Occupational Health and Safety Asbestos Regulations
Though asbestos manufacturers did their best to hide the truth about their products’ health risks and cover up their negligence, eventually the indisputable medical evidence became clear.
Two governing bodies — the Environmental Protection Agency (EPA) and the Occupational Safety and Health Administration (OSHA) — have taken on the responsibility of regulating asbestos exposure in the workplace.
The first regulations on asbestos exposure in the workplace came in 1971.
The EPA helped define what materials were considered toxic, and the two agencies together decided on maximum exposure amounts.
Since the initial regulation, OSHA has continued to reduce the maximum allowable concentration of asbestos in the workplace.
Did You Know?
Asbestos Hazard Classifications
OSHA has classified the level of danger for different asbestos-related work activities. Class I jobs are the most dangerous and involve the direct handling of asbestos. Class IV covers custodial and maintenance duties that require dust and debris cleaning.
Because asbestos is still a workplace threat, all workers are encouraged to find out what steps their employers are taking to keep asbestos exposure under control.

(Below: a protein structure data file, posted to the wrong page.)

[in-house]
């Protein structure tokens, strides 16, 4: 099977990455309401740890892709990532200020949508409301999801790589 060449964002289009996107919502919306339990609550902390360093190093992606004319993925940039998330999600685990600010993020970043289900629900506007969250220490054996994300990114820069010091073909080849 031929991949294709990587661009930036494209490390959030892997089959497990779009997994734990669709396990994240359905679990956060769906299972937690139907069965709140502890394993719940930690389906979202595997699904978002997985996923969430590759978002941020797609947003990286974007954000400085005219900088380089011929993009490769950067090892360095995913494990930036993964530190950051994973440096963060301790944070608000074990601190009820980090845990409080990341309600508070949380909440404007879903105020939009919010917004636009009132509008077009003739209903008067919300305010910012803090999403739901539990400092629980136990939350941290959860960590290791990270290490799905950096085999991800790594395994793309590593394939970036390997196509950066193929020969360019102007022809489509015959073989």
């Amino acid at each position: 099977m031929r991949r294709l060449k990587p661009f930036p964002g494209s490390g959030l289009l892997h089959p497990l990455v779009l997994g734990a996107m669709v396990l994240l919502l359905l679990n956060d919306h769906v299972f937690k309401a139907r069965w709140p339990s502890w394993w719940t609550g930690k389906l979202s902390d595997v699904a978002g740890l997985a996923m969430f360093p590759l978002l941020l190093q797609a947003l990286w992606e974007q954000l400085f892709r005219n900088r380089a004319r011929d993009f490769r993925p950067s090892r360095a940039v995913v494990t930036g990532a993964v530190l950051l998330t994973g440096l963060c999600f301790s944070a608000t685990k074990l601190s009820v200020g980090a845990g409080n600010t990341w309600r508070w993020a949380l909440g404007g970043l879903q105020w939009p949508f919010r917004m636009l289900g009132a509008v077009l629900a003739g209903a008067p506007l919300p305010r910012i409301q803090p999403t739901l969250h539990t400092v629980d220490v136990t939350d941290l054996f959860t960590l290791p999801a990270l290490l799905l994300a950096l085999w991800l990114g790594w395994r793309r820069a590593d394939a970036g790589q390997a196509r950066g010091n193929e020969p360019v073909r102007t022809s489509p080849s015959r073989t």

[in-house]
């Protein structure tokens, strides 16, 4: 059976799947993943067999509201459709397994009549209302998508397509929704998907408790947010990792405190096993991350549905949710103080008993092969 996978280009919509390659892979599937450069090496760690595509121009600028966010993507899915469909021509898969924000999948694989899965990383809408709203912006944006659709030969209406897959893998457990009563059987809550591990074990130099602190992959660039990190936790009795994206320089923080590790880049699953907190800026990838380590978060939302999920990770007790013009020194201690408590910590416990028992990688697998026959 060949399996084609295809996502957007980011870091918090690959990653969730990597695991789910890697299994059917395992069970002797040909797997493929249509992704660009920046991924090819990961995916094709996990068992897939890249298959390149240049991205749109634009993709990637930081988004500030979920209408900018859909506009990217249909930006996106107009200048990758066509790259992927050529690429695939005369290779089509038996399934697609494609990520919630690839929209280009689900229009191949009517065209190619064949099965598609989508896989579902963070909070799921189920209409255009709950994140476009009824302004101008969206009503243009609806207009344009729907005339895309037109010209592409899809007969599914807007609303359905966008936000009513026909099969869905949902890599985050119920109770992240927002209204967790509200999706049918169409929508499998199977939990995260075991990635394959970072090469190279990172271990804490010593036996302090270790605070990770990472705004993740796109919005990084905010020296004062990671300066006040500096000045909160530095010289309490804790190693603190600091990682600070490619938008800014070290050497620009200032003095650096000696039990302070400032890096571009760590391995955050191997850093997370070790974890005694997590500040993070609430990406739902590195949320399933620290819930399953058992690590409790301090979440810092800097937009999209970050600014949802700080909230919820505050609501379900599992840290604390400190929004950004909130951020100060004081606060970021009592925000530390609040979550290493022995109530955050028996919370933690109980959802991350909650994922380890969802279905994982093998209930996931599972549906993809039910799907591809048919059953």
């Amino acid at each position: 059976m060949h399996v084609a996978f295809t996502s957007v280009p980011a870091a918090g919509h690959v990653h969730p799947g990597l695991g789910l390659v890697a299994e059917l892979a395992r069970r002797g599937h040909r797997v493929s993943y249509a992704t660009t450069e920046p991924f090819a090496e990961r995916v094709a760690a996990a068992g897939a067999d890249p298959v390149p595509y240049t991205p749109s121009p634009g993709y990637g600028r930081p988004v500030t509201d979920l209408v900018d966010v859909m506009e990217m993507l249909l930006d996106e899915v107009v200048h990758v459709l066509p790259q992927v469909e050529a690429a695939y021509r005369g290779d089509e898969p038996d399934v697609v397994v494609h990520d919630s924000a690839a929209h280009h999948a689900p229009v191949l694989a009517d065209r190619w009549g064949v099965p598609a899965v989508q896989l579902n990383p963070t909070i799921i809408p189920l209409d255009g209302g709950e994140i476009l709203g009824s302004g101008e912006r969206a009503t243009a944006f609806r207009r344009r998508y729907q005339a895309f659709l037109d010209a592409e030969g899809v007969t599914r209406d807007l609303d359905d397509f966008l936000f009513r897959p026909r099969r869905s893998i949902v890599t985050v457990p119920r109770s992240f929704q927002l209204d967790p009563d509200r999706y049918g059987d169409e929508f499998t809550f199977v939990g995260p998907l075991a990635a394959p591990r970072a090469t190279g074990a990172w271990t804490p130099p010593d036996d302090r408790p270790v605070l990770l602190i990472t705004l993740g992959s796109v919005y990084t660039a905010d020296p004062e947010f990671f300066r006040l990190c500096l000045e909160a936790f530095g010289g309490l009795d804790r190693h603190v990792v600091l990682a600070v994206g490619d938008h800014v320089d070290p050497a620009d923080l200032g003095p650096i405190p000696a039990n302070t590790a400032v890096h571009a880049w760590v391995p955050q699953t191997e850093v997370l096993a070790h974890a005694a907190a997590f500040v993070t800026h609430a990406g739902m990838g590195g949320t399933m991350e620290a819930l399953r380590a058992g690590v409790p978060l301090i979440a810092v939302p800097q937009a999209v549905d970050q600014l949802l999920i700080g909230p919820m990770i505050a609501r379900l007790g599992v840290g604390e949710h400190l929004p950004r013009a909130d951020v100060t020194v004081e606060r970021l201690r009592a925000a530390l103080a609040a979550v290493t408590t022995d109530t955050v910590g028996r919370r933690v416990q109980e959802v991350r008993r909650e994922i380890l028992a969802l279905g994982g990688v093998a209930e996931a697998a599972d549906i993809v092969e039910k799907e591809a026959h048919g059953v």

It’s up to employers to ensure all workplaces meet the Permissible Exposure Limit (PEL) of asbestos.
They must also regularly monitor airborne asbestos levels to make sure they don’t exceed the set limits. Construction and shipyard industries, for instance, both have specific requirements to control airborne asbestos limits.
All workers should be aware of their rights to a healthy and safe work environment.
Were You Exposed to Asbestos?
Thousands came into contact with asbestos on a regular basis. Get a free legal case review to find out if you may have been exposed.
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You are within your rights to ask for copies of workplace hazard test results to ensure your employer is following all regulations. You can also request to see records of any workplace injuries and illnesses.